César Sáez, a Catholic University Engineering School professor presented the results of the first Chilean tests of microalgal biodiesel in high-powered engines. Photo: Catholic University

Fis.com reports that the first Chilean tests of microalgae biodiesel in high-powered diesel engines show that a reduction of gases emissions and particulate matter of up to 80 per cent can be achieved in engines like those used by Trans-Santiago buses and trucks.

The measurements were carried out within the framework of a research project of the Department of Chemical Engineering and Bioprocesses of the Catholic University (CU) together with experts of Automotive Mechanics of the Duoc UC and a group of thesis developers of the Laboratory of Renewable Energies and Residues of the CU Engineering School.

In the tests carried out on diesel engines, microalgae proved to be a technically feasible alternative to reduce pollutants on Trans-Santiago buses as well as heavy vehicles. Considering the renewable nature of the biofuels, the researchers also decided to produce biodiesel from oils used for frying food.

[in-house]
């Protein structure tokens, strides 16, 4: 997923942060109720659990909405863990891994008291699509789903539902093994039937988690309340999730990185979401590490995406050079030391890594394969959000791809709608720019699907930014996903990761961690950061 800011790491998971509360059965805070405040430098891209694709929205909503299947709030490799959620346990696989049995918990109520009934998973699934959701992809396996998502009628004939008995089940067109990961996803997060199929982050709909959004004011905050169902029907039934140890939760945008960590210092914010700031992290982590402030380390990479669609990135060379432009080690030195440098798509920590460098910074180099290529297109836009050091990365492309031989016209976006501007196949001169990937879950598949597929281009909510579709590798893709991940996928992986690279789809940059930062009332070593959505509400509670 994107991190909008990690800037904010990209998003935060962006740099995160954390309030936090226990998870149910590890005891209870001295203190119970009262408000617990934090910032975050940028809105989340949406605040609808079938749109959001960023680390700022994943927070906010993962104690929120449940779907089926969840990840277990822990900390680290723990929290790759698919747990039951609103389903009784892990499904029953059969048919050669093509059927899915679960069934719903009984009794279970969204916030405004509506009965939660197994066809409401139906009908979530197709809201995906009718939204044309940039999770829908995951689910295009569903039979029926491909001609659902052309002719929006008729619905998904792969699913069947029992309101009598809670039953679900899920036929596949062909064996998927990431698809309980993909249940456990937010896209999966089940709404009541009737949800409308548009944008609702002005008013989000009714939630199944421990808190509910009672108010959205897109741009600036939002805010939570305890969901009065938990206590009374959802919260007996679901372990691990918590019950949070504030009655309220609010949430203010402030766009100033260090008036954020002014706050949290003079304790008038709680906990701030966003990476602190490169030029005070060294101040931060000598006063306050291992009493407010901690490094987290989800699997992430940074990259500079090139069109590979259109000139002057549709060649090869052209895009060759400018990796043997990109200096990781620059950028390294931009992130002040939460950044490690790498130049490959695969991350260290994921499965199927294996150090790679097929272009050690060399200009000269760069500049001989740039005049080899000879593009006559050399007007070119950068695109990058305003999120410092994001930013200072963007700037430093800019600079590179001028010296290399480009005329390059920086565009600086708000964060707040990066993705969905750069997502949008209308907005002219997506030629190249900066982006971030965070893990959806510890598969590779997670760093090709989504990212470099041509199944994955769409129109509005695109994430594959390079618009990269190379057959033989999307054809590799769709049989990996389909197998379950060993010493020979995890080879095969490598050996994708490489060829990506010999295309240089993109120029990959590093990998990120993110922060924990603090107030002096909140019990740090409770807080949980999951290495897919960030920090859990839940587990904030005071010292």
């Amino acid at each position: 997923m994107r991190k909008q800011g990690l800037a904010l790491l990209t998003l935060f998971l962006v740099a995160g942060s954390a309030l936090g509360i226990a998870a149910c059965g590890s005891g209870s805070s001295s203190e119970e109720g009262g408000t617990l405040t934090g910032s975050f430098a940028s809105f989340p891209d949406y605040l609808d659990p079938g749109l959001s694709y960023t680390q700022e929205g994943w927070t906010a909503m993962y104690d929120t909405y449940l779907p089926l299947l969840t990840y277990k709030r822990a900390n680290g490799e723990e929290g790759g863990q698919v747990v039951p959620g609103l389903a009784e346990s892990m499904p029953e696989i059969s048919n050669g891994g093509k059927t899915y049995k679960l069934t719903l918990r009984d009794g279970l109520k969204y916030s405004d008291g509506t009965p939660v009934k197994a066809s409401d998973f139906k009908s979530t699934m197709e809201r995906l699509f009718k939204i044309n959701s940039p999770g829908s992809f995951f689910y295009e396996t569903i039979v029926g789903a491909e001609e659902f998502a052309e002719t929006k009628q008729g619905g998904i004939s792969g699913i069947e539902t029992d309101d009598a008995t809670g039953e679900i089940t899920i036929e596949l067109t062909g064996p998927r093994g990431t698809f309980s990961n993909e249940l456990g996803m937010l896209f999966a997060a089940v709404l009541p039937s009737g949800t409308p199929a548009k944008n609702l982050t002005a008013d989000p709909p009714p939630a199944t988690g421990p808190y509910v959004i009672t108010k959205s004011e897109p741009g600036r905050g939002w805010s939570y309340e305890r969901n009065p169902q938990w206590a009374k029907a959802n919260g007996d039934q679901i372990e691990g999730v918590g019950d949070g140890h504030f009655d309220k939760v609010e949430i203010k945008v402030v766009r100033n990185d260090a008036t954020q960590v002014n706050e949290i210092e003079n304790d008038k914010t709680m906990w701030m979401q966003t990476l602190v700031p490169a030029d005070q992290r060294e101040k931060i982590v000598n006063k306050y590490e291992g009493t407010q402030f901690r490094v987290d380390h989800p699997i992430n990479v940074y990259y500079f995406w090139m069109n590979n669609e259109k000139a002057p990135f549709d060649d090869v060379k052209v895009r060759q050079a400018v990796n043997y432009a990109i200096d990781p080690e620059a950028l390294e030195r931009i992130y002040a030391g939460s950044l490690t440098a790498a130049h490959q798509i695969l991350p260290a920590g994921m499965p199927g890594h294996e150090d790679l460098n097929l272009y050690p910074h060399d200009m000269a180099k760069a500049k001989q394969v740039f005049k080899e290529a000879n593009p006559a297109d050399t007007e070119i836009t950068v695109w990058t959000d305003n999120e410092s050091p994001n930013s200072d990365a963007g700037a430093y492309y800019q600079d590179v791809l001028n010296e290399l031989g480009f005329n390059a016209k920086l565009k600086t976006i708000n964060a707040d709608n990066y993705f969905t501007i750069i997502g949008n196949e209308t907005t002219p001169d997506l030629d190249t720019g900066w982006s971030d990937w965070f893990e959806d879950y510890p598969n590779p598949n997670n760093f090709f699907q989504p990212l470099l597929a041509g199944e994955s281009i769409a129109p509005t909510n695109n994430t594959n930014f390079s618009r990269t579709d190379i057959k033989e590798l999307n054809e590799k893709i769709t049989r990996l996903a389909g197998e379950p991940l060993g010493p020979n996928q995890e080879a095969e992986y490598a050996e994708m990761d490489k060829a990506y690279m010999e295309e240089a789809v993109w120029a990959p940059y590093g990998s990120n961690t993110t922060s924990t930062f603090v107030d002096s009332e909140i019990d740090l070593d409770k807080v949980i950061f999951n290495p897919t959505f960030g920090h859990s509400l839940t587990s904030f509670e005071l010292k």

“Our current challenge is to achieve an effective scaling of microalgae production technology for this and other purposes. That is what we are working on,” said César Sáez, a CU Engineering School professor leading the project. “The use of microalgae as a source of renewable fuels in Chile is only hampered by the lack of development of large-scale and very low-cost harvesting systems that use little water and energy.”

To the researchers, the use of microalgae constitutes an enormous potential for the country, due to the great variety of freshwater and saltwater species that exist in natural environments in Chile.

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